Richard Whitlock is Associate Chair, Research, and a Professor at the Department of Surgery, McMaster University. He was awarded the inaugural Canada Research Chair in Cardiovascular Surgery in 2020.
As well as being a PHRI Scientist, Richard is a cardiac surgeon and intensive care physician at Hamilton Health Sciences. His clinical focus is on aortic valve intervention and aortic surgery. He is a lead investigator for the CIHR funded studies SIRS, LAAOS III, and TRICS III, which have established a network of more than 120 centres to address important questions in his field.
He has published more than 90 articles in referred journals. Medically qualified at the University of Toronto, Richard received his specialist training in cardiac surgery and critical care medicine at McMaster University. In 2012, he received his PhD in clinical epidemiology.
Executive Director; Senior Scientist
Salim Yusuf is an internationally renowned cardiologist and epidemiologist, whose work over 40 years has substantially influenced prevention and treatment of cardiovascular disease. Born in India, medically qualified at St. John’s Medical College, Bangalore in 1976, he received a Rhodes Scholarship and obtained a DPhil from Oxford, during which he (along with Richard Peto, Rory Collins and Peter Sleight) initiated the concepts of large, simple trials, and meta-analysis. He proposed the concept of combination drug treatment for prevention of CVD to achieve large reductions in CVD with a single pill (now called the polypill concept), but more importantly has been evaluating the concept through large randomized trials.
He leads several global studies involving more than 60 countries in every inhabited continent of the world aimed at enhancing knowledge about the biological, behavioural and societal causes, consequences, and approaches to the control of heart diseases, and strokes through large multi-country programs such as INTERHEART, INTERSTROKE, and PURE.
He holds a Heart and Stroke Foundation of Ontario Research Chair and has received (among others) the Lifetime Research Achievement award of the Canadian Cardiovascular Society; the Paul Wood Silver Medal of the British Cardiac Society; the European Society of Cardiology gold medal, the clinical Research Prize of the American Heart Association and the International Award and the Braunwald Lecture of the American College of Cardiology. He has been inducted into the Royal Society of Canada and the Canadian Medical Hall of Fame; been appointed as an Officer of the Order of Canada, and received the Canada Gairdner Wightman Award in 2014. He has received four honorary doctorates, and is among the top 20 most cited health researchers in history.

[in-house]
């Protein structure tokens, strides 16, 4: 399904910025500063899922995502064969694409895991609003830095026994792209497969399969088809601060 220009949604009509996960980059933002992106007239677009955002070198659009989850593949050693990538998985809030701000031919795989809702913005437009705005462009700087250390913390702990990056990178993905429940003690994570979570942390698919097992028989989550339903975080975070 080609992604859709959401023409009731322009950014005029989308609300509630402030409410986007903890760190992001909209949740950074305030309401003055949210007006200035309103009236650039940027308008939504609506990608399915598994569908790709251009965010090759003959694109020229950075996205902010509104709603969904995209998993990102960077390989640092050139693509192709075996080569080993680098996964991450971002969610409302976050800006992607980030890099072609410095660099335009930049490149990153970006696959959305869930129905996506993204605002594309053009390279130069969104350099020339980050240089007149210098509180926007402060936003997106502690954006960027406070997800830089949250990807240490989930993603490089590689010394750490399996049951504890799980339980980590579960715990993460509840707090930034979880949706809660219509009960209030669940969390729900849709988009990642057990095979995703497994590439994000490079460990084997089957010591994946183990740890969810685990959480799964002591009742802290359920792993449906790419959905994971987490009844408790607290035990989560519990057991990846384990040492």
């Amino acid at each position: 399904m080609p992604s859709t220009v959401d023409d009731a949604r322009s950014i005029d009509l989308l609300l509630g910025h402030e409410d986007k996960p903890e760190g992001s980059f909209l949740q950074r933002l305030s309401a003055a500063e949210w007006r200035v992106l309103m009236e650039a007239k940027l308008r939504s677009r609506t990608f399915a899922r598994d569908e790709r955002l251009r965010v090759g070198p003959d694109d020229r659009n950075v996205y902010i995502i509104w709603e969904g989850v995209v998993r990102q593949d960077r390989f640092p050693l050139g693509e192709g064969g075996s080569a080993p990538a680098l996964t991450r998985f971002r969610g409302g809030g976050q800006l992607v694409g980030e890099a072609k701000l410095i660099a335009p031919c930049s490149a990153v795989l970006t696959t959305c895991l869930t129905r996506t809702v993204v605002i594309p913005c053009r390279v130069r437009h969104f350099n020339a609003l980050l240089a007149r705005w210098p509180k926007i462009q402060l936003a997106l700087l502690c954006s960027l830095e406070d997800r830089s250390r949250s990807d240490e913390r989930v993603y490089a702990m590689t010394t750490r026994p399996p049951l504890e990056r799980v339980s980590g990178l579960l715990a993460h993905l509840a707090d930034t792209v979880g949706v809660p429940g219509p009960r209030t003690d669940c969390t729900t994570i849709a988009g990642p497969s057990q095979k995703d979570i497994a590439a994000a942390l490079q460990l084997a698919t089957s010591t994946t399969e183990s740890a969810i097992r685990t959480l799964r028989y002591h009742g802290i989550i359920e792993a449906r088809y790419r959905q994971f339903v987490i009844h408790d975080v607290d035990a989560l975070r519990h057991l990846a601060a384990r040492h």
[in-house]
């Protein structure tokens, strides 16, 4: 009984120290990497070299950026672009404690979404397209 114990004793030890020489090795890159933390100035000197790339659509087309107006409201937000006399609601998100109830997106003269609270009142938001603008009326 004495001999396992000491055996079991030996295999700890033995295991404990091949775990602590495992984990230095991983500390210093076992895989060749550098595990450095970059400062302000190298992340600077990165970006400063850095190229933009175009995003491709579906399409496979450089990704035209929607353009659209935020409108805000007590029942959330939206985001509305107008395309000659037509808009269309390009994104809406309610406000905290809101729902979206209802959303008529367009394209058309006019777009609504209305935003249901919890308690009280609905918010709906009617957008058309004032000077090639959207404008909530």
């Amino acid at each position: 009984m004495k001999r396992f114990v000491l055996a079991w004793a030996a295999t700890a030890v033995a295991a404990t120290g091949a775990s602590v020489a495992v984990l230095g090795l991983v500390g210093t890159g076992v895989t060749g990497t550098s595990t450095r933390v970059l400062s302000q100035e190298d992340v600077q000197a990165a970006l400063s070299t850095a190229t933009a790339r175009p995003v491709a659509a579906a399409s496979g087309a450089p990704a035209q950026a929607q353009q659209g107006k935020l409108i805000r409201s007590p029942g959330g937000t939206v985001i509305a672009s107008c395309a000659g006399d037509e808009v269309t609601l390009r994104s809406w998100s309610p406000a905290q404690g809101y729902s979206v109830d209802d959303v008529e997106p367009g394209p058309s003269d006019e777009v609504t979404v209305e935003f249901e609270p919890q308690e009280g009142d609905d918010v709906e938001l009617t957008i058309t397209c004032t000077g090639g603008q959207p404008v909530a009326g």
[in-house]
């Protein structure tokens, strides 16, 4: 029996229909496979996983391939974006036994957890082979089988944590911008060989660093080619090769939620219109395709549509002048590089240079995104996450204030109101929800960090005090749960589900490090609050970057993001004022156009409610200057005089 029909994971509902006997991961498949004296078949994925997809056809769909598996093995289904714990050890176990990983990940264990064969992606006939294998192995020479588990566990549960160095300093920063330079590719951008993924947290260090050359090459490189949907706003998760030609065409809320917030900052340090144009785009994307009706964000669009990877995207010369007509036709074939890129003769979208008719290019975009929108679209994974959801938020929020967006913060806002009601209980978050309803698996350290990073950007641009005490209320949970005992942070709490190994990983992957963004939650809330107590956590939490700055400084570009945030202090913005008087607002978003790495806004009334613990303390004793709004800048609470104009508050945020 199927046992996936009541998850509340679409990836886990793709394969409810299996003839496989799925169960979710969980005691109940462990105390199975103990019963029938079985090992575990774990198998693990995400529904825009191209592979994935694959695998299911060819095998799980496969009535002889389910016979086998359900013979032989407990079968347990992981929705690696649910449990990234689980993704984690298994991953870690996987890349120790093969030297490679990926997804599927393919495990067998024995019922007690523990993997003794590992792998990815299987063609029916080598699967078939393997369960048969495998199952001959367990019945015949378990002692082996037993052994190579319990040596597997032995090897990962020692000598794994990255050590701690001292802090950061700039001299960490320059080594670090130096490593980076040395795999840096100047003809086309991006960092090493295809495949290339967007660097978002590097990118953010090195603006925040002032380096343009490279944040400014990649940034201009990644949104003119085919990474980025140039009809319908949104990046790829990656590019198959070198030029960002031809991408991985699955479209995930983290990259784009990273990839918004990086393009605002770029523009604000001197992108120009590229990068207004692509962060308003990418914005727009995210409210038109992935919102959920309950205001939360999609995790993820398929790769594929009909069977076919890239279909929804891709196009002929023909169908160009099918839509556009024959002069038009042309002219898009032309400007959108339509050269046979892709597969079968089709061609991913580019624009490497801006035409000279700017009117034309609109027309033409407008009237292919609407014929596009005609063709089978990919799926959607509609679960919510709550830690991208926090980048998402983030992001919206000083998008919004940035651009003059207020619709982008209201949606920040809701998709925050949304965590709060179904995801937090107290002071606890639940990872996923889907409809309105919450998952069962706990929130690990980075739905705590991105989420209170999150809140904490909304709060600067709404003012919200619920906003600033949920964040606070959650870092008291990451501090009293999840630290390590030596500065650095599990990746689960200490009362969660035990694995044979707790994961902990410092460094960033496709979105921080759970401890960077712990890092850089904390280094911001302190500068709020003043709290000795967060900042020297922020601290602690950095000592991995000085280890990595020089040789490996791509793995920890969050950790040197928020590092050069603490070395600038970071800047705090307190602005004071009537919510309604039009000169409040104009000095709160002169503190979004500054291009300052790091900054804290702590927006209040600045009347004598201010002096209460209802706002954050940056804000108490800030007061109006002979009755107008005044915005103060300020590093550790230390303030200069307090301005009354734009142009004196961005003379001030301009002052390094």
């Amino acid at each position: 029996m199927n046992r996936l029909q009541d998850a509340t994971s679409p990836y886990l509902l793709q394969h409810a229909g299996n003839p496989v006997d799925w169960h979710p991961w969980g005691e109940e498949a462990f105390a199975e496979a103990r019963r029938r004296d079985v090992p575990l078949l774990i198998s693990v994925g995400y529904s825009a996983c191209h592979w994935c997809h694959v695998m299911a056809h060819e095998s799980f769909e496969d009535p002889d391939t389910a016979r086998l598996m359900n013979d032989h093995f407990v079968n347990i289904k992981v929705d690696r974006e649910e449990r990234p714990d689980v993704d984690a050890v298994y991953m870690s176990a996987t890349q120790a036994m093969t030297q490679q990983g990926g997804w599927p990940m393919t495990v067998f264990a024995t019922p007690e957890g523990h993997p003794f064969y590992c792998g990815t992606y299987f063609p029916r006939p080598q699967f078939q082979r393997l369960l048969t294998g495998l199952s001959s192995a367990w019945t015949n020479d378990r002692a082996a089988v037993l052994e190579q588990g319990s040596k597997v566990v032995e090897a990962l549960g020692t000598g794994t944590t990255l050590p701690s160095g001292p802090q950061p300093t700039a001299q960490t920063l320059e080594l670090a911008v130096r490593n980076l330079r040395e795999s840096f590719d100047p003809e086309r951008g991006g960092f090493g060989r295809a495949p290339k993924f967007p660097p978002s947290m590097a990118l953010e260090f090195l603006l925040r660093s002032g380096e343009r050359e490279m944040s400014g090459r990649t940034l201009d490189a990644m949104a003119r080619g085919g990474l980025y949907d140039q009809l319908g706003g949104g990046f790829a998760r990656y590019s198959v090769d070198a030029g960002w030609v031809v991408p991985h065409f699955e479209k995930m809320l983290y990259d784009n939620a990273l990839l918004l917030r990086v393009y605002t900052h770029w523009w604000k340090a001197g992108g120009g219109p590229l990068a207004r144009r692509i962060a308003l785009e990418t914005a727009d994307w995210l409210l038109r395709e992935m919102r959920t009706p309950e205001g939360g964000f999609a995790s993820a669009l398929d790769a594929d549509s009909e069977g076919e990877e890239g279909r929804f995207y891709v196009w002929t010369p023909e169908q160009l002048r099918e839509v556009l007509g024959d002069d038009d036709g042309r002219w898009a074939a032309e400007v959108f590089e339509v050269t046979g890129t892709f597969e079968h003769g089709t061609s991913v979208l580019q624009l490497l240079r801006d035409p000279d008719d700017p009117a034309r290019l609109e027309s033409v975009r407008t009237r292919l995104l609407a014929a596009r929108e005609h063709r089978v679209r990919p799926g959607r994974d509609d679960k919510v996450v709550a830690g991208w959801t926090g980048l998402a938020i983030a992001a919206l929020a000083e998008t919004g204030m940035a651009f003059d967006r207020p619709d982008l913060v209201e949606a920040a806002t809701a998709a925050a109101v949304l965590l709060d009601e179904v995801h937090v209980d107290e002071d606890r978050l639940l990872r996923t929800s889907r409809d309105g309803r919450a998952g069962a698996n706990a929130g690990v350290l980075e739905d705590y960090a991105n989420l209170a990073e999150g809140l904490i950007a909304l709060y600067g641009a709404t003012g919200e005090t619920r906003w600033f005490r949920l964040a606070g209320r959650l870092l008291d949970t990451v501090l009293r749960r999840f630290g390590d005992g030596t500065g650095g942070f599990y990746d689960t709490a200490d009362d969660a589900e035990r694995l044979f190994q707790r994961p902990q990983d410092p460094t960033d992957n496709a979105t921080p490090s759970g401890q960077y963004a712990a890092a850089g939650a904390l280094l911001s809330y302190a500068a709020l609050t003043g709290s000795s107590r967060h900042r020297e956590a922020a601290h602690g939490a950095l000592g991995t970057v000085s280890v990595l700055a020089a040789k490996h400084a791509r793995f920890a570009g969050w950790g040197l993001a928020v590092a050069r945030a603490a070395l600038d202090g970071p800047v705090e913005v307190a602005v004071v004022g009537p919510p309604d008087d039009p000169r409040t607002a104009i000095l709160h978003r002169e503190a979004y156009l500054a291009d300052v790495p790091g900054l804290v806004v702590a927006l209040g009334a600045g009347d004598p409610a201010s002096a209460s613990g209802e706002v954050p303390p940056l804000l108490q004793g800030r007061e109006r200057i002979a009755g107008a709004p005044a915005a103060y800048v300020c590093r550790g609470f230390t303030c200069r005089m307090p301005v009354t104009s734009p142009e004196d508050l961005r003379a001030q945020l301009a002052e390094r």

Salim Yusuf has published more than 1,000 articles in refereed journals, rising to the second most cited researcher in the world for 2011. He has mentored more than 120 scientists, several of whom are in leadership positions across the globe. He has been President of the World Heart Federation (2015-2016), where he initiated several programs (the Emerging Leaders program, road maps for CVD control and a course for training primary care practitioners in CVD prevention) aimed at halving the CVD burden globally within a generation. The World Heart Federation has recognized his contributions by naming the program the Salim Yusuf Emerging Leaders Programme.
He is a Distinguished University Professor of Medicine, and Executive Director of the Population Health Research Institute, McMaster University and Chief Scientist, Hamilton Health Sciences.